The Book That Scared Symonds

Nhat Tran

Throughout the first volume of Symonds’s Letters, Symonds rarely writes about leaving a book unfinished. Often, Symonds discusses how engaged he is in his reading, from describing how “enchanted” he was with Berkeley’s Treatise Concerning the Principles of Human Knowledge to how he “devoured” Collins’s Woman in White (Letters, 158, 242). There are moments when … Continue reading The Book That Scared Symonds

The First Step in Creating Symonds’s Network

Diane Lee

Network theory, also commonly referred to as graph theory, uses graphs to represent relations between distinct objects, whether those be people, neurons, companies, or even abstract concepts. Due to its versatility, network theory can be applied to a variety of fields such as sociology, neuroscience, operations research, and public health, and offers an efficient way … Continue reading The First Step in Creating Symonds’s Network

Reexamining the Lost Library

Jacqueline Rosenkranz

One of the lab’s tasks for this semester included extracting data for the Lost Library from the letters of John Addington Symonds. Working with this new source of evidence has raised new questions: How can we determine degrees of book ownership? How can we be certain Symonds owned a specific edition of a work? Can … Continue reading Reexamining the Lost Library

Deciphering Symonds’s Coat of Arms: A Reflection

Kendra Brewer

After spending time thinking about Symonds’s name and family history in my previous post (entitled “What’s in a name?”), I decided to continue along the same theme with this one. Within the Johns Hopkins University Special Collections Library appears a copy of Agamemnon: A Tragedy taken from Aeschylus that was translated by Edward FitzGerald and … Continue reading Deciphering Symonds’s Coat of Arms: A Reflection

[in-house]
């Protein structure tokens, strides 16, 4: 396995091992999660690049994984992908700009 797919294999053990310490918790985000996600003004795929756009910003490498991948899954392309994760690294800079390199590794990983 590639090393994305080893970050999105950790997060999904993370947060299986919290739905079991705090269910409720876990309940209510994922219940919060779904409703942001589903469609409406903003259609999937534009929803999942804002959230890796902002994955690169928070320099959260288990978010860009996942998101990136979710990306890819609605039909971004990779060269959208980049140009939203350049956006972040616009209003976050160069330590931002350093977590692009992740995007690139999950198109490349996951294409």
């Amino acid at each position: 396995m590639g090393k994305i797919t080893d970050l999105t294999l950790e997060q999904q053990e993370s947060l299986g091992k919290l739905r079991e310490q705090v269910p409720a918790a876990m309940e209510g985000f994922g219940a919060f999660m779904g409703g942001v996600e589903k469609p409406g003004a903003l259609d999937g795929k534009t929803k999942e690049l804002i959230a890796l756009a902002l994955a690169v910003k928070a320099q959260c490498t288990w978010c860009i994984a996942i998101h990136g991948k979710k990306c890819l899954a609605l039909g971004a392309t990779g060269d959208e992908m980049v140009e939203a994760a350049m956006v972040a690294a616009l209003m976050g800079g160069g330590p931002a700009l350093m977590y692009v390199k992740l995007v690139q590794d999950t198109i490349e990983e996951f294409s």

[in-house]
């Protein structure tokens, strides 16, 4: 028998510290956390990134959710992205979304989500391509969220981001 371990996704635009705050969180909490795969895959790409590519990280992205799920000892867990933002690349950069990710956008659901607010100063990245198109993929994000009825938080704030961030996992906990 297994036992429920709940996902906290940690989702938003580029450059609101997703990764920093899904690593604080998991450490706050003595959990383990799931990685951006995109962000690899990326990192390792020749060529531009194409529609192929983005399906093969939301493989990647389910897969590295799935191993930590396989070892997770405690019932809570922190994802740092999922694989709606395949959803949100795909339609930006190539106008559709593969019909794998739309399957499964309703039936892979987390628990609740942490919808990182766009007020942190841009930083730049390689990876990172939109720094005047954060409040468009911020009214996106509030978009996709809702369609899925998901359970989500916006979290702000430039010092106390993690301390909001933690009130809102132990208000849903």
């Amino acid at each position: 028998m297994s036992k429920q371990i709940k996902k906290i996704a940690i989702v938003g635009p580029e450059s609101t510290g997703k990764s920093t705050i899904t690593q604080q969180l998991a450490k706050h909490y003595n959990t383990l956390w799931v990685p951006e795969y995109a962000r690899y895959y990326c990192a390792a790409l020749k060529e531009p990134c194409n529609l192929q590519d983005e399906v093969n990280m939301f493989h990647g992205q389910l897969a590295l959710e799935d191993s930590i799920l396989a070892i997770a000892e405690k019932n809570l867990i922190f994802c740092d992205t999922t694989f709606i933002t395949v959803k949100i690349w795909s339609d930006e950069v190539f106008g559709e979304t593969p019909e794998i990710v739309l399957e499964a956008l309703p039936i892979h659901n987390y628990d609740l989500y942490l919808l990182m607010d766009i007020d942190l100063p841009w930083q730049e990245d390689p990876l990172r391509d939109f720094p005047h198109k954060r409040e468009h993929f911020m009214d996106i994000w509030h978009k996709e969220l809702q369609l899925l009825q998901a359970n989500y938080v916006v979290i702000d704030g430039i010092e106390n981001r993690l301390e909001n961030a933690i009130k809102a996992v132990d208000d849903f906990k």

Symonds and Boccaccio’s “Artistic Inferiority”

Shelby York

Over the course of his career, one curious writer Symonds referenced frequently was Giovanni Boccaccio, a fourteenth-century Italian poet and prose writer famous for works such as The Decameron. Not only is Boccaccio discussed among other famous Italian authors, Dante and Petrarch, in the “Italian Literature” volume of his Renaissance in Italy series, but Symonds … Continue reading Symonds and Boccaccio’s “Artistic Inferiority”

The Commonplace Book of Sophia Elers


The commonplace book developed in the hands of sixteenth- through nineteenth-century European women as a form of privatized intellectual engagement. A dearth of formal women’s education and an emphasis, rather, on domestic skills both necessitated the search for academic outlets and provided women with ample time to find them. Women turned to commonplace books to … Continue reading The Commonplace Book of Sophia Elers

British Ballads and Symonds’s Spiritual Terrors of Childhood

Yuhang Deng

In his childhood, John Addington Symonds constantly suffered from “spiritual terrors” (Memoirs, 71). He identified several works that took hold of his imagination, including “a book of old ballads in two volumes” (ibid.). A copy of one likely candidate, The Book of British Ballads (edited by S. C. Hall and published between 1842 and 1844), … Continue reading British Ballads and Symonds’s Spiritual Terrors of Childhood

A Case for “Job”

Isabella Dowd

Thank you very much for Job. It is a beautiful copy. I have compared it with my father’s, & find the proofs wh you have given me far finer than his impressions.” Symonds, Letters, 1:506 (360) So John Addington Symonds wrote in a letter to his good friend Henry Graham Dakyns in November of 1864. … Continue reading A Case for “Job”

Symonds, Harrow, and Plato: Different Forms of Love

Isabella Dowd

In his Memoirs, Symonds describes his discovery of Plato–specifically the Phaedrus and the Symposium–as “the revelation I had been waiting for, the consecration of a long-cherished idealism. It was just as though the voice of my own soul spoke to me through Plato…” (Memoirs, 152). This refers specifically to the speeches made on love–particularly, “Greek love” between two … Continue reading Symonds, Harrow, and Plato: Different Forms of Love

Harrow: Pantomimed Heterosexuality

Nhat Tran

To say that Symonds was disgusted by the version of homosexuality that he saw at Harrow is an understatement. Symonds saw the relationships at Harrow as brutal and vulgar, which eventually led him to discover Plato and the idealized form of homosexuality that the Platonic dialogues espouse (Memoirs, 152). However, the comfort that Symonds found … Continue reading Harrow: Pantomimed Heterosexuality